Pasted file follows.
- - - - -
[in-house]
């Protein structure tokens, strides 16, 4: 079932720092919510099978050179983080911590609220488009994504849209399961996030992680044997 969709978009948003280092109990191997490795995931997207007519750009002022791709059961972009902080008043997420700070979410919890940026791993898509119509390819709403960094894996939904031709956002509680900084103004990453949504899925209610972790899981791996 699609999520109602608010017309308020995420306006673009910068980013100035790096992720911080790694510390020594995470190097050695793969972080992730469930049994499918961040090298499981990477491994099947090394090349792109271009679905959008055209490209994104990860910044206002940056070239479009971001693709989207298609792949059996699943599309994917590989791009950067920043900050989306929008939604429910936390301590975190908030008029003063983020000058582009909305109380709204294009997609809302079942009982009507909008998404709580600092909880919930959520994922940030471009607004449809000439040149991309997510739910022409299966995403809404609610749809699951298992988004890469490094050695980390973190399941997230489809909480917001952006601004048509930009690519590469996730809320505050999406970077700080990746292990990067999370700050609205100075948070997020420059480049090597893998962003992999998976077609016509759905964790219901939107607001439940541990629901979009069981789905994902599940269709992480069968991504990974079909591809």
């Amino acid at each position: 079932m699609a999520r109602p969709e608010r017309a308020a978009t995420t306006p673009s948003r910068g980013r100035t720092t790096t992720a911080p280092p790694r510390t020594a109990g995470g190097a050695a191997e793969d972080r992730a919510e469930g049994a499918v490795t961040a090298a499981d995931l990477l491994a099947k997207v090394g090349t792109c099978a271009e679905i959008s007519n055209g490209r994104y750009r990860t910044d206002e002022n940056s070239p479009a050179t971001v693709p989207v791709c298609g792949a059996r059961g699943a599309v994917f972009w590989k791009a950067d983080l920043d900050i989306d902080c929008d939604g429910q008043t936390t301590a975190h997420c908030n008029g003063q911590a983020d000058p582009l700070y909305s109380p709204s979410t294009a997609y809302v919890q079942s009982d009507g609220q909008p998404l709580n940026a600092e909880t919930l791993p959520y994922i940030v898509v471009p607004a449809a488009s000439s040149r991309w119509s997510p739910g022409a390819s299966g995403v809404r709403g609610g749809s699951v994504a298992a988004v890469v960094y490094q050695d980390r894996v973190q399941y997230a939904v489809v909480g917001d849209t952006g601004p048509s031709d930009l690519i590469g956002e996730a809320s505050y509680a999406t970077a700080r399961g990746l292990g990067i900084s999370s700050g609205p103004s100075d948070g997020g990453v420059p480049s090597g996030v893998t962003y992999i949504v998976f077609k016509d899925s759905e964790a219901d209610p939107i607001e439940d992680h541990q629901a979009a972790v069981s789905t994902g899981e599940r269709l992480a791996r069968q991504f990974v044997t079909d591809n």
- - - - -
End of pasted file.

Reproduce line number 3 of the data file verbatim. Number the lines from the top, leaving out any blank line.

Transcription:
């Amino acid at each position: 079932m699609a999520r109602p969709e608010r017309a308020a978009t995420t306006p673009s948003r910068g980013r100035t720092t790096t992720a911080p280092p790694r510390t020594a109990g995470g190097a050695a191997e793969d972080r992730a919510e469930g049994a499918v490795t961040a090298a499981d995931l990477l491994a099947k997207v090394g090349t792109c099978a271009e679905i959008s007519n055209g490209r994104y750009r990860t910044d206002e002022n940056s070239p479009a050179t971001v693709p989207v791709c298609g792949a059996r059961g699943a599309v994917f972009w590989k791009a950067d983080l920043d900050i989306d902080c929008d939604g429910q008043t936390t301590a975190h997420c908030n008029g003063q911590a983020d000058p582009l700070y909305s109380p709204s979410t294009a997609y809302v919890q079942s009982d009507g609220q909008p998404l709580n940026a600092e909880t919930l791993p959520y994922i940030v898509v471009p607004a449809a488009s000439s040149r991309w119509s997510p739910g022409a390819s299966g995403v809404r709403g609610g749809s699951v994504a298992a988004v890469v960094y490094q050695d980390r894996v973190q399941y997230a939904v489809v909480g917001d849209t952006g601004p048509s031709d930009l690519i590469g956002e996730a809320s505050y509680a999406t970077a700080r399961g990746l292990g990067i900084s999370s700050g609205p103004s100075d948070g997020g990453v420059p480049s090597g996030v893998t962003y992999i949504v998976f077609k016509d899925s759905e964790a219901d209610p939107i607001e439940d992680h541990q629901a979009a972790v069981s789905t994902g899981e599940r269709l992480a791996r069968q991504f990974v044997t079909d591809n």